Let’s crunch some numbers for the Australian Stock Exchange and find the inefficiencies. There are several thousand companies on this exchange. The biggest 200 companies are considered blue-chip and make up the ASX 200 Index. Their combined financial value far outstrips the several thousand smaller of companies combined. The next 200 are covered by the Small Ordinaries Index. The original All Ordinaries Index covers the largest 500 companies. To look below that level is like entering the depths of the ocean where there’s no light and strange creatures live! There is virtually no brokerage or institutional coverage for these companies. The rise of discount internet brokers means even fewer full service brokers cover small companies.
American studies suggest that companies without coverage, though earning the same, typically trade at a 20-30 per cent discount to those that are covered. The smallest companies are typically capitalised at between $5m and $150m. If you can find one or two of these minnows that are growing robustly, and hang on long enough for them to grow into the Small Ordinaries Index or the ASX 200, you will actually benefit twice. The first kick-along comes from the natural organic growth of the company and its stock price. The second kick comes from the injection of institutional funds when it reaches “maturity”. This second wave of price growth will typically see the Price/Earnings ratio (PE) rise from single figures to healthy double figures. The PE is simply the price of the stock over the earnings of the stock. The higher the figure, the more expensive the stock, as long as all other factors are equal. The average PE ratio for large companies has been around 15.
A word of warning before moving on: Inefficiencies can work both ways. It can help you snap up a bargain but it can also mean you will take a bigger loss if you get it wrong. Inefficiency means extra volatility. Good for some, awful for others.
4. Future Focus
Today’s market decisions are not normally being driven by what information is already in the market. They are driven by a collective belief about the quality of information that will be in the market in 6-12 months’ time. Markets are predictive, not descriptive. For many years I had the habit of investing for a two year time frame only to see my stocks punished in the first year. After some time I realised that the best story in the world can go backwards if the market cannot see it materialising within 12 months.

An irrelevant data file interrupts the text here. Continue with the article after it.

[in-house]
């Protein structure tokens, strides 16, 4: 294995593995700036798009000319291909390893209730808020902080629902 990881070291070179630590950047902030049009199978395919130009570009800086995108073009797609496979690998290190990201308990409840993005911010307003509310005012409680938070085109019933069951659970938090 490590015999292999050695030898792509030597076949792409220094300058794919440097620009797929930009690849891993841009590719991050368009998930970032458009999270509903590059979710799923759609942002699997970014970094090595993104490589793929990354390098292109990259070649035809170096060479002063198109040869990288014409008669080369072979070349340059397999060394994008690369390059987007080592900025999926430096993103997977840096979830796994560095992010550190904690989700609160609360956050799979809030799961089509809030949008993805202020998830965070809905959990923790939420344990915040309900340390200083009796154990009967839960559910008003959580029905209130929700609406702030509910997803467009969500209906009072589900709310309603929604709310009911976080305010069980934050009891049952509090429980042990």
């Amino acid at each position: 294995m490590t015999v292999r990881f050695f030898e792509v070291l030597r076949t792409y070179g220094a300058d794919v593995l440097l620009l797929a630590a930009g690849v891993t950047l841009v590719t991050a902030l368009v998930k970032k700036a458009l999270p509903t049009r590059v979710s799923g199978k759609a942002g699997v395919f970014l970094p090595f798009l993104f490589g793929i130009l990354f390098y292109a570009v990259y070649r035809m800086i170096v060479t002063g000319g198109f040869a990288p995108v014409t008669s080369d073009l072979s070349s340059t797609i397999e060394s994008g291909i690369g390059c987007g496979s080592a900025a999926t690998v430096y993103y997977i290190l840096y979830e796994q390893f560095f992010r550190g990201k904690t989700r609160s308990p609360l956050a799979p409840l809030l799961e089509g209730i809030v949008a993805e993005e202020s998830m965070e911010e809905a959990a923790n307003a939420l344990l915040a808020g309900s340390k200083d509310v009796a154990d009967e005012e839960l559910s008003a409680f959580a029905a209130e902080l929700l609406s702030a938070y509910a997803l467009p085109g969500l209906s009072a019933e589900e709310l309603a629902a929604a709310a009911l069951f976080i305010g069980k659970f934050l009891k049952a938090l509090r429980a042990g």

I once bought a company called Pacific Hydro for $1.00, twelve months later it was worth 30 cents. Two years after that it was bought out for $5.00. The human mind has trouble trusting a longer-term story. It loves instant gratification, and one year is about the time limit people are prepared to wait for that gratification. Beyond that, they believe there are too many unknowns. This means that the most fantastic long-term story that is already locked in and under development can be bought for a fraction of its eventual value. You could end up seeing your original investment rising over 5 or 10 fold over a multi-year period. You only have to find one of these companies once in a lifetime and you will set yourself up nicely.
5. Indexes and Companies
Always remember that you are not buying the general market index or some other abstract number when buying stocks in a company. What you see on the evening news is not what you are investing in. The market index is simply the sum total of the specific group of large companies in the market. You are buying a small part of a real business and hope to prosper in its expansion. Smaller companies can grow faster than the index but they rarely ever rate a mention in the financial press and are definitely not in the major market index. Small companies often move independently to the giants at the top and are much more volatile. This means they can drop more quickly than the index, but very importantly for the astute investor, it means they can also rise much more quickly. This is the very reason why I averaged 65 per cent capital gains for the first nine years after I started to take stock market investing seriously, and this figure includes the global financial crisis.